New mixed-use facility to rise from the ashes of November fire


Demolition of property in the center of campus damaged by a November fire got underway in March, with a new mixed-use facility consisting of dining and retail establishments and student residential space expected to rise on the site by August 2016. The arrival of bulldozers came after the Board of Trustees of the Endowment Fund of Western Carolina University, which owns the commercial strip along Centennial Drive where the fire occurred, decided in February against replacing or repairing three dining establishments damaged in the blaze.

Campus Fire

Backhoes and bulldozers raze commercial property in the center of campus damaged by fire last November.

In reaching its conclusion, the board reviewed cost estimates, tax assessments and anticipated insurance settlement proceeds, also considering the historic significance of the property, the contributions to WCU culture made by private businesses operating in the center of campus, and ongoing support by the campus community for owners and employees of the affected businesses.

An independent architectural and engineering firm provided a series of estimates on the cost to replace or repair damaged buildings occupied by Subway sandwich shop, Rolling Stone Burrito, and Mad Batter Bakery and Cafe. The cost of replacing the damaged property, including additional expenses associated with bringing a structure originally built in the 1940s up to current building codes, would have been more than $1.5 million. Jackson County’s records set the tax value of the structure at $254,430.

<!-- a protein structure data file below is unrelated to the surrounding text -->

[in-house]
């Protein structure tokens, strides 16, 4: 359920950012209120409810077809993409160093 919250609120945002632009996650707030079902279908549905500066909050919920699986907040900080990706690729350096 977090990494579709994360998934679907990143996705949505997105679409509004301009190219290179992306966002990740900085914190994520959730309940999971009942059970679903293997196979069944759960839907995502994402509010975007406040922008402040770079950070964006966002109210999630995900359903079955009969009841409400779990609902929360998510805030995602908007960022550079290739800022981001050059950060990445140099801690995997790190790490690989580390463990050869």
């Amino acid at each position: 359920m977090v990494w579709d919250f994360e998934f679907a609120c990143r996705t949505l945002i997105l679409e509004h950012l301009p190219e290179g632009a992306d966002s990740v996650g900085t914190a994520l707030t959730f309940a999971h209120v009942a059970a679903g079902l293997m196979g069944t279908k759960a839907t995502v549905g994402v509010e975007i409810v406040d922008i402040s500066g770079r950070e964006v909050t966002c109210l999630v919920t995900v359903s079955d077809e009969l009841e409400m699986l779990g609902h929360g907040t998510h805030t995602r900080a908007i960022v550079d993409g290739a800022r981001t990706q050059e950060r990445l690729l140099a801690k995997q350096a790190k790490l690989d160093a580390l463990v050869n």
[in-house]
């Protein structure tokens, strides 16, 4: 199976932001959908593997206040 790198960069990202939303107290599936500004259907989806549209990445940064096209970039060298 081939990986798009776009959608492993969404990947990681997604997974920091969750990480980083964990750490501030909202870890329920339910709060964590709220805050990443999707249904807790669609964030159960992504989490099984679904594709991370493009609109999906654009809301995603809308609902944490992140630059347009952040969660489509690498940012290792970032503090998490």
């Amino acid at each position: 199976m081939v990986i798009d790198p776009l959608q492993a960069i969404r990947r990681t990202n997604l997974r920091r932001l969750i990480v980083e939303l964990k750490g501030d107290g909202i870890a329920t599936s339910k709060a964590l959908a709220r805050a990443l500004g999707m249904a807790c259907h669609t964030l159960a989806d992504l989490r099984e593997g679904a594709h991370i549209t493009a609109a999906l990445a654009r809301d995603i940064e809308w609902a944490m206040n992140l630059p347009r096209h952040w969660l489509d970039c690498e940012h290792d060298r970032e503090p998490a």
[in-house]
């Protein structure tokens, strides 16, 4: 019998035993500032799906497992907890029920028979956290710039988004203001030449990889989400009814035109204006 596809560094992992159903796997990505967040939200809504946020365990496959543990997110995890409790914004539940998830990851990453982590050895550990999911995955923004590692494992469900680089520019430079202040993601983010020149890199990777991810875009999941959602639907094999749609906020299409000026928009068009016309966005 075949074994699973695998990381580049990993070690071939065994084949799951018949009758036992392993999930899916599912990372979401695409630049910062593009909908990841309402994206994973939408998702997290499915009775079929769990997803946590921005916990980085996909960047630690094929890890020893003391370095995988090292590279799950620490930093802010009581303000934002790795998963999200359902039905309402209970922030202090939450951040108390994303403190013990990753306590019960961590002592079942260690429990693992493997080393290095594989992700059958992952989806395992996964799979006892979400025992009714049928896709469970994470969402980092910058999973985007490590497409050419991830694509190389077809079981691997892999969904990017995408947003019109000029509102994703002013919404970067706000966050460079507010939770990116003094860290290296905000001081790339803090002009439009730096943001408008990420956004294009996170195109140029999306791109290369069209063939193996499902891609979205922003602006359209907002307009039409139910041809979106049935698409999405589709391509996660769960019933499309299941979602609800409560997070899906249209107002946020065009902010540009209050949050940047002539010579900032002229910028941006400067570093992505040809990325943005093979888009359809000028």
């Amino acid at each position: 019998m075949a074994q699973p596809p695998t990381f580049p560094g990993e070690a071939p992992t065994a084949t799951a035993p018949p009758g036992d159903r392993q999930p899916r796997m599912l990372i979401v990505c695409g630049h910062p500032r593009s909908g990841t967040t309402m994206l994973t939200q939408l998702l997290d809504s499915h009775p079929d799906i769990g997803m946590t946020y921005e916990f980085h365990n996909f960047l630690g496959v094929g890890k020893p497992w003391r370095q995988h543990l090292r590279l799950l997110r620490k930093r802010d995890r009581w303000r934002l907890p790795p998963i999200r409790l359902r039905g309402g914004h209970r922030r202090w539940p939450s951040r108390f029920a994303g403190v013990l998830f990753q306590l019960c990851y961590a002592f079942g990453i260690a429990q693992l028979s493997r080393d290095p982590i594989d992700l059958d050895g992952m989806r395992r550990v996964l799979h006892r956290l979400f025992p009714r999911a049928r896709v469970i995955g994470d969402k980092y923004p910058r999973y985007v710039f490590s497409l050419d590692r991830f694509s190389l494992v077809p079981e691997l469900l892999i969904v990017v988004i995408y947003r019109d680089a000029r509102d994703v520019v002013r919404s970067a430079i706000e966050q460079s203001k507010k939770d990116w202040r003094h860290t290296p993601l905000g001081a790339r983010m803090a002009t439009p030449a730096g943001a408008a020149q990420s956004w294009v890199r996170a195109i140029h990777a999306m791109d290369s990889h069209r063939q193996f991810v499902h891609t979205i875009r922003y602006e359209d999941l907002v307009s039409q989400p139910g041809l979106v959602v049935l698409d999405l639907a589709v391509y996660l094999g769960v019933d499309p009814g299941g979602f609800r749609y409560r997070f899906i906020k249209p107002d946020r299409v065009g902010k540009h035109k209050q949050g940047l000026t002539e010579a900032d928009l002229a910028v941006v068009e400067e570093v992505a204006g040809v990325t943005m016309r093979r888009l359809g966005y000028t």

In order to rebuild, state law would have required numerous physical improvements called for by current building codes. County and state officials also recommended these improvements, such as making the building compliant with the Americans with Disabilities Act, be made at parts of the property not affected by the fire, such as Bob’s Mini Mart.

The board could have opted to tap into its assets to make up the difference between the pending insurance settlement and the cost to repair or replace, but the majority of those assets are restricted. Interest earned by the unrestricted portion of the fund’s assets is used for academic purposes, including student scholarships. Tapping those unrestricted assets would have reduced funds available for scholarships, already at an unacceptably low level, said Teresa Williams, chair of the Endowment Fund board.

“Quite honestly, we felt we had no choice but to proceed in this direction,” Williams said. “While we understand the affection that many in our campus community feel for these establishments and this property, we cannot in good conscience divert precious dollars designated to scholarships for students and other academic support.”

The board will select a private developer who will lease the site from the university, finance and build the mixed-use facility, and rent commercial space to business enterprises. All structures currently located along the commercial strip will eventually be removed. Development of a mixed-use facility is among recommendations in the campus master plan, approved by the WCU Board of Trustees in December. Owners of the existing establishments will have the right of first refusal for commercial space in the new building. In the meantime, the Mad Batter announced plans to open a dinner theater establishment in Sylva and Rolling Stone Burrito is working with a food truck enterprise.